Was this useful? Did I miss something? Let me know in the comments section and happy planning!
Hiring a band? You (usually) get what you pay for! A horror story from my freelancing days, and how you can learn from it.
Money, Money, Money, Money! (Money!)
As a musician for hire, I’ve come across lots of different bands some professional, some not so much. I feel like I now have enough distance from a particularly embarrassing event to speak about my experience in hopes of protecting clients from a bad hire.
Price isn’t everything. However, it can be a pretty good indicator as long as things make sense. For example, a band that charges double the rate of other comparable bands might actually be worth the money because they offer much, much more than those comparably-priced bands! However, if they can’t offer you performance samples or don’t even have a website (and I’m not talking a MySpace website … if you even know what that is), RUN! Just the same, someone who’s low on the pricing might be cheap because no one will hire them for more money. Alternatively, you might have an extremely gifted group that’s just getting started. If that’s the case, you’ve got a bargain!
The Gig, The Disaster
I was hired as a keyboardist for a band, and it became clear that I shouldn’t have taken the gig. They had a date for me, but not much else. Since I wasn’t booked, I took the gig. I wasn’t told a time, how much I was being paid (I was doing it as a favor for a friend), what it was for … anything really beyond the fact that I’d be performing their “usual” setlist and that “there might be requests.”
I found out a week before the gig that it was a wedding. That’s also when I was given the list of requests despite my repeatedly asking for them for months prior because, you know, it’s important for me to practice. The night before the event … no, wait, wedding! at 11:30pm, I was asked to learn a couple of more songs because they were “important for the clients!”
The gig was disastrous for me. Despite being promised a set list well in advance, one was never made. The band leader was literally asking the musicians what songs they knew so he could decide what the next song would be! At someone’s wedding! The band was also hired to play the processional and first dance. What songs? I certainly wasn’t told, nor was I until the event coordinator nudged the band leader saying that everyone’s waiting for us to start [names song].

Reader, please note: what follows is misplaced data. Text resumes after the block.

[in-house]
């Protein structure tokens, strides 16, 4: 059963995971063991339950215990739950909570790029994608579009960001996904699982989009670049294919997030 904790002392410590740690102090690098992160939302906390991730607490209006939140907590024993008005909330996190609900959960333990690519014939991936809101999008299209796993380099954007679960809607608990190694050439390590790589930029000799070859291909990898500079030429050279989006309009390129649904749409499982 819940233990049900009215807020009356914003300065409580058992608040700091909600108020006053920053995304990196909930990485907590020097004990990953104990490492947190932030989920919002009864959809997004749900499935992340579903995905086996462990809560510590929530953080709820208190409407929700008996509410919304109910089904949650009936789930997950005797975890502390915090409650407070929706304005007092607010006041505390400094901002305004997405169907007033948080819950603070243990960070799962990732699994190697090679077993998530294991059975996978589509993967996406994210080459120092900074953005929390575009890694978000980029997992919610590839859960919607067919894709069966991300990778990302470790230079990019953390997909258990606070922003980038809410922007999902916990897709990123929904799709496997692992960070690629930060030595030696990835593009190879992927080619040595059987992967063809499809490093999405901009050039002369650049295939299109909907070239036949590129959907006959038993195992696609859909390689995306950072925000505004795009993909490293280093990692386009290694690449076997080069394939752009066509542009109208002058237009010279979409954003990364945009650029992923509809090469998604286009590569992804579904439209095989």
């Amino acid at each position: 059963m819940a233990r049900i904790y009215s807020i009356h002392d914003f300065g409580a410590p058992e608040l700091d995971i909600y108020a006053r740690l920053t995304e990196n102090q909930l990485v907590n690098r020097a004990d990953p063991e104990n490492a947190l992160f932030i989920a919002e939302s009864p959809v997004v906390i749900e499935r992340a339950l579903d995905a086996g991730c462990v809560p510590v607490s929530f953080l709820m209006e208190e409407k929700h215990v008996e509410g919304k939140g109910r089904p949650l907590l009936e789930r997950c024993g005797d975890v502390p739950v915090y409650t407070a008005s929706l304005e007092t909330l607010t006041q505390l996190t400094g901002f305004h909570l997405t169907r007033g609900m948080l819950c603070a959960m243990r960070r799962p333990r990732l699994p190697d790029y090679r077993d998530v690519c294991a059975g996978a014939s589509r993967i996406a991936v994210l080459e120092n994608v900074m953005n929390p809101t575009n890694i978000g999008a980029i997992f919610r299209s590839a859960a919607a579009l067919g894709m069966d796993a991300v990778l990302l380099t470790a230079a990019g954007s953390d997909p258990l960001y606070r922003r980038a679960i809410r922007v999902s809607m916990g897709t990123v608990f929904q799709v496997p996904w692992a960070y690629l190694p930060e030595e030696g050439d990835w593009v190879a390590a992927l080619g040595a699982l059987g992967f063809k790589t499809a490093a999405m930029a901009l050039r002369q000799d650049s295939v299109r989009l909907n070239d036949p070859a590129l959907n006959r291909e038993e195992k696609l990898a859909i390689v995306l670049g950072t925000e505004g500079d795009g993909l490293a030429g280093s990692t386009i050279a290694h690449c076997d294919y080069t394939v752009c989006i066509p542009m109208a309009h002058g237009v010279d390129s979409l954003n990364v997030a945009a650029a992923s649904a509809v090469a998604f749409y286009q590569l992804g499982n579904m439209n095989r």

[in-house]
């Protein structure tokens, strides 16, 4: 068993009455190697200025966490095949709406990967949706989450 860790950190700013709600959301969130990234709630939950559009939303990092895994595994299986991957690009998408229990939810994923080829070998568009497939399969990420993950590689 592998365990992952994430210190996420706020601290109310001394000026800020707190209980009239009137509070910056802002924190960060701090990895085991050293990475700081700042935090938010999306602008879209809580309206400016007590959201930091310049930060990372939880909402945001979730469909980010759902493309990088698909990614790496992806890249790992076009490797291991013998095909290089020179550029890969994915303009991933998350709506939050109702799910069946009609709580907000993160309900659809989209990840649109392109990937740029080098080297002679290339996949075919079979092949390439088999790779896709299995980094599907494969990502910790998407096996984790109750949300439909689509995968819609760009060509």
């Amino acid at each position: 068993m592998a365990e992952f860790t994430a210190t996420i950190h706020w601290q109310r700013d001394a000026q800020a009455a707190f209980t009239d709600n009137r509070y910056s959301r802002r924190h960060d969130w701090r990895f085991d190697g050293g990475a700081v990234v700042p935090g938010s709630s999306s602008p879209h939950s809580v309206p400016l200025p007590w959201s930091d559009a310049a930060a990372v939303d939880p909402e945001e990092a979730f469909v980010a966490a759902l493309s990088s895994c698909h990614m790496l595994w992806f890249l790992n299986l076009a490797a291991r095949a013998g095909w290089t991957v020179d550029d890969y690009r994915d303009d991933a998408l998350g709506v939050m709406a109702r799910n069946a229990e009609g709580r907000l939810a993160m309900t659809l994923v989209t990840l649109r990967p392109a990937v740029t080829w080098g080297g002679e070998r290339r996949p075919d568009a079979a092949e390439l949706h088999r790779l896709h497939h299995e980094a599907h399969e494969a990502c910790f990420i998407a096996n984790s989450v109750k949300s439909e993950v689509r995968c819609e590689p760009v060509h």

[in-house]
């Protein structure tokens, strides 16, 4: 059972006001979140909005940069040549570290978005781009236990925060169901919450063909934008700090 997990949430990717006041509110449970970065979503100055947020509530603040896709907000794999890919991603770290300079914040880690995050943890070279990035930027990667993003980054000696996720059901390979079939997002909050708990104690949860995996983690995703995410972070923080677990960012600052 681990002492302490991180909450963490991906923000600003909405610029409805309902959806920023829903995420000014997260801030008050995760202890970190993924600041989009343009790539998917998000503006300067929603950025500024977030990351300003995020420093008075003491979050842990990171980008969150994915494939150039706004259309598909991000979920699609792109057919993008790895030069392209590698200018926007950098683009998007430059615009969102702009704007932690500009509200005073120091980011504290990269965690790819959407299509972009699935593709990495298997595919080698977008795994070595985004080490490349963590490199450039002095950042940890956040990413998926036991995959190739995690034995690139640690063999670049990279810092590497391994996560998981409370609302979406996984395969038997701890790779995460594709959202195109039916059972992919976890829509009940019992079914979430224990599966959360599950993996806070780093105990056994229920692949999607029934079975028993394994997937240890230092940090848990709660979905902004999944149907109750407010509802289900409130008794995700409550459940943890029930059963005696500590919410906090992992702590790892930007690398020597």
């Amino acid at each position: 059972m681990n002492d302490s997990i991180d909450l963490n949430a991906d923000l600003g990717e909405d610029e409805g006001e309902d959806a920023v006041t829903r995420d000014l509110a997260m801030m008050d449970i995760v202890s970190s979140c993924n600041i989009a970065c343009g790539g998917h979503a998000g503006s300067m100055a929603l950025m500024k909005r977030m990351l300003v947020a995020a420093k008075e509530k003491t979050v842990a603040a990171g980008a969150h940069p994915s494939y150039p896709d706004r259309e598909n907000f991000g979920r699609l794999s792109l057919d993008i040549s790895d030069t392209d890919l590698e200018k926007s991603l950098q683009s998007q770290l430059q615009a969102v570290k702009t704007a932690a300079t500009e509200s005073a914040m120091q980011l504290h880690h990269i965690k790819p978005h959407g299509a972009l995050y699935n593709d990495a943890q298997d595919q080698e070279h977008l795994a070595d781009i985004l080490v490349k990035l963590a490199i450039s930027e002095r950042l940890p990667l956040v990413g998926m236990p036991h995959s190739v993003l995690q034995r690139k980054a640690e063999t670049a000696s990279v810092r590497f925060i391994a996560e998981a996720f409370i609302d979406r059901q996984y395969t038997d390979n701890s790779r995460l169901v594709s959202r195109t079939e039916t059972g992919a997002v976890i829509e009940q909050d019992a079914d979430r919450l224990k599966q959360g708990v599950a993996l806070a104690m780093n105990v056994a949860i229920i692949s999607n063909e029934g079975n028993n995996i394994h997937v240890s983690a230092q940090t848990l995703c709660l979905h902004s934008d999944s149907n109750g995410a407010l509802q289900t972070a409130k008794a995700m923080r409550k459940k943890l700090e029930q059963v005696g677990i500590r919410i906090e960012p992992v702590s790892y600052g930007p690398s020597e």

The coordinator had to interrupt us in the middle of songs to say that something needed to happen! We’d take long breaks while the DJ would provide most of the background music. The band manager told us to treat ourselves to the wedding buffet, only for us to be told that we weren’t supposed to be fed or given a table to sit between sets.
The music selection was completely inappropriate for the vibe of the wedding, and it showed in the faces of the guests as they attempted to eat to disco/techno/dance music. This made it extremely difficult to connect with them during the dance numbers after dinner.
With liberty & embarrassment for all!
Additionally, sound was a complete mess. The monitors (how musicians hear themselves on stage) kept causing massive feedback that interrupted the wedding on several instances, so they eventually had to be shut down. In other words, we weren’t able to hear ourselves whatsoever. Imagine being a drummer and not being able to keep the beat for the singer! Imagine being a singer and not being able to hear whether or not the guitarist is finished with his solo!
Most of all, imagine being a couple who paid thousands of dollars for a band that came unprepared, botched songs, interrupted the flow of the special day you’ve been planning for over a year, and embarrassed you in front of all of your friends and family.
I wanted to crawl into a hole and disappear. But I couldn’t, and I didn’t. I put on a smile and played my parts like it was the best day of my life. Needless to say, I wasn’t paid very much in the end (nearly half of my minimum rate). At that point, I was so humiliated that I would’ve paid to leave .. and suppose I did using my professional reputation as tender.
The aftermath & thoughts
Fortunately, the vast majority of professional bands who’ve hired me have been just that: professional. I don’t think it’s any mistake that the best bands have been the highest paying ones; and boy do they deliver!
I’m not sharing my experience to imply, “Throw a bunch of money at musicians and all of your wildest, musical dreams will come true!” (Seriously, don’t do it.)
Instead, my advice is this: do your research and hire a band that strikes the right balance between price, value, professionalism, and convenience. Musicians can and oftentimes will say anything to get themselves hired. Be sure you call their bluff and see if they can produce evidence for their claims.
Also, be aware that when you ask a vendor for a discounted rate, you’re giving them license to provide discounted services. It’s always worth trying to bargain, but professionals will know their value and turn down gigs that aren’t worth it for them. I made an exception in this case and suffered from it.
My sincere hopes are that you won’t.
In the coming weeks, I’ll be doing similar demos for my personal guitars, a custom Stonebridge SJ22LC-C and the ever-popular Stonebridge G22CR-C. Let me know if there’s anything you’d like to see in the videos and reviews. Really looking forward to sharing the love for these incredible instruments!